Time for SA consumers to tighten belts and avoid debt

The recent increase in the repo rate, combined with steep increases in fuel and energy prices, points to a torrid time ahead for South African consumers – but the short-term discomfort should pay off in the long term, says employee benefits advisor firm NMG Benefits.

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It sounds counter-intuitive to ordinary consumers struggling to balance their budgets, but the recent series of increases in the repo rate are designed to keep inflation at bay in the broader economy, says NMG’s Head of Investments, Raazia Ganie.

While consumers will be constrained for now, the longer-term effect is that they end up spending less. In theory, this means demand for goods goes down and prices are brought back in line in response to supply and demand principles. Now, however, external factors like the Russia/Ukraine war mean the normal tools that the central bank uses to manage inflation – in the form of monetary policies – may not be as effective.

One of the immediate effects of the cycle of increasing interest rates is that households that have debt will now have higher debt repayments to make. This raises the risk that highly indebted consumers will start defaulting on their debts. The flip side is that those who have excess funds will save more, as they will earn more interest on their savings.

Photo of Raazia Ganie, Head of Investments, NMG Benefits
Raazia Ganie, Head of Investments, NMG Benefits

“Right now, our advice to all consumers is that they should aim to pay off their debts as quickly as possible – and where they are in difficulty, they should seek help and debt counselling immediately. They should also avoid taking on new debt, or even worse, taking on additional debt to pay off debt, as this will lead to a slippery slope which will be hard to recover from,” says Ganie.

The current economic climate is particularly worrying for those nearing retirement. The five years before and after retirement are often referred to as the “fragile decade”, as any economic setbacks could have a significant impact on a consumer’s retirement funds and their ability to make up for any market losses in their portfolios. If they have already started drawing on their retirement funds, the withdrawals and the tough market could deplete their funds account faster than planned.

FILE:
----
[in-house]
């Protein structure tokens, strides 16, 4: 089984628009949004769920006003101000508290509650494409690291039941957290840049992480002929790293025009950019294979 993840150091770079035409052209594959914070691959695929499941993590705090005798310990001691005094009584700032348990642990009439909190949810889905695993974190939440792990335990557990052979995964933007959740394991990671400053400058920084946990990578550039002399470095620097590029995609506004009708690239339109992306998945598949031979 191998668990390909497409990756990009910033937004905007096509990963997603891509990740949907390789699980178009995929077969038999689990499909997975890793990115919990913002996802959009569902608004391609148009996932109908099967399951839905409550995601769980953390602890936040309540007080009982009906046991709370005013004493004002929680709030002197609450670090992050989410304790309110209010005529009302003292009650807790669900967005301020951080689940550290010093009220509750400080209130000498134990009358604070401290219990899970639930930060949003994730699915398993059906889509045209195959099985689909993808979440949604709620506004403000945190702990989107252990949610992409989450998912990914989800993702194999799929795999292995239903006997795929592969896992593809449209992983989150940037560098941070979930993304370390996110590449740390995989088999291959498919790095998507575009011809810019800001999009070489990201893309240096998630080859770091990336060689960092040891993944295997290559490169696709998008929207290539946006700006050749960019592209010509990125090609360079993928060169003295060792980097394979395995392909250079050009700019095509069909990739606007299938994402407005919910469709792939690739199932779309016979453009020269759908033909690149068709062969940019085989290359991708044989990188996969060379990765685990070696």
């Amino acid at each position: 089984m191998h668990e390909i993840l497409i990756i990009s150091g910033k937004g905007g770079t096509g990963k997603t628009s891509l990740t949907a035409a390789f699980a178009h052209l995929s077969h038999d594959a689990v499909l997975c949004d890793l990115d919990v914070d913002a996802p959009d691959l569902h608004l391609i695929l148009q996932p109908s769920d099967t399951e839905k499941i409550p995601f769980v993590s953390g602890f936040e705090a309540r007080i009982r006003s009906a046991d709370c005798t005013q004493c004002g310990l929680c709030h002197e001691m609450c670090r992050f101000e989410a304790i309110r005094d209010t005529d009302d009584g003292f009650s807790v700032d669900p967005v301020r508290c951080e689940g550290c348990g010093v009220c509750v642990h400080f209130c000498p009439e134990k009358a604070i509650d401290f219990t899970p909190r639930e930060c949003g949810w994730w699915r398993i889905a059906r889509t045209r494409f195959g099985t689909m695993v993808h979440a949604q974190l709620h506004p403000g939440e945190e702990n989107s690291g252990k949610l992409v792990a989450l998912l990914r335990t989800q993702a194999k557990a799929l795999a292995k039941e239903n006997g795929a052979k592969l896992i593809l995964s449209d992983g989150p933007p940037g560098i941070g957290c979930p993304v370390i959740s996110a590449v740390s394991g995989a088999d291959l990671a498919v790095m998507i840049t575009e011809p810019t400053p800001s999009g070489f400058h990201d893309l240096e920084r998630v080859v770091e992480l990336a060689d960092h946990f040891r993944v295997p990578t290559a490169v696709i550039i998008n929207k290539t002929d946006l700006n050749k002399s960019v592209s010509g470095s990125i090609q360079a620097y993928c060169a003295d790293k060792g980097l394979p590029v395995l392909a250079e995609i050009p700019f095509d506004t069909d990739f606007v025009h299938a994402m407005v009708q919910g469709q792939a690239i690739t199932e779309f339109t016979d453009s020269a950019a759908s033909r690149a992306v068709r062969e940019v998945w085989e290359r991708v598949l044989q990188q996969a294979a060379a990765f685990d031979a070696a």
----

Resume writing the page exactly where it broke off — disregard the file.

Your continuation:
“If you are approaching or already in retirement, this may be a good time to reach out to your financial advisor to revisit and reassess your retirement plan,” advised Ganie. “Those who are five years or more from retirement should remain invested but consult their advisors to get a holistic view of their commitments and assets and work out the best strategy for their circumstances. This is not the time for hasty decisions: knee-jerk reactions during times of market turmoil usually lead to sub-optimal outcomes.”

One bright spot in the turmoil is that retirement funds are now compelled to allow members to leave their assets in the fund after they retire or resign. This offers members who have the means to do so the opportunity to benefit from the lower institutional fees offered by retirement funds while their investments recover from the current volatility.

The increased interest rates will also hit local businesses hard, as they could find it harder to obtain or service loans, which could limit their growth. As is the case with consumers, though, businesses with excess cash will benefit from putting their money in higher yielding investments.

For investors, the effects of the interest rate hikes vary. Most investors will have diversified holdings of instruments across multiple asset classes such as equities, bonds cash and property – all of which would react differently to the interest rate changes.

“Markets are volatile now, with the Ukraine conflict, global interest rate hikes and higher inflation causing uncertainty. During times of market turbulence, it is best to stay the course and not make any impulsive changes due to market movements. Your professional portfolio managers will continue to evaluate the opportunities on your behalf and make changes as these become available,” says Ganie.

Banks are generally among the businesses which benefit the most from higher interest rates, while companies investing in luxury goods may struggle as consumers cut back on discretionary spending. Goods with inelastic demand, usually staples, will continue to see regular demand levels, says Ganie.

“However, this is under normal circumstances. Right now, the world is essentially being held to ransom for food and energy. Essential inputs into many staple foods have seen significant price increases, which are being passed on to consumers. This becomes a vicious cycle as consumers are already highly indebted and struggling to keep their heads above water,” concludes Ganie. “Hopefully, as the situation in Ukraine normalises, we will see relief for consumers, but when this may occur remains highly uncertain.”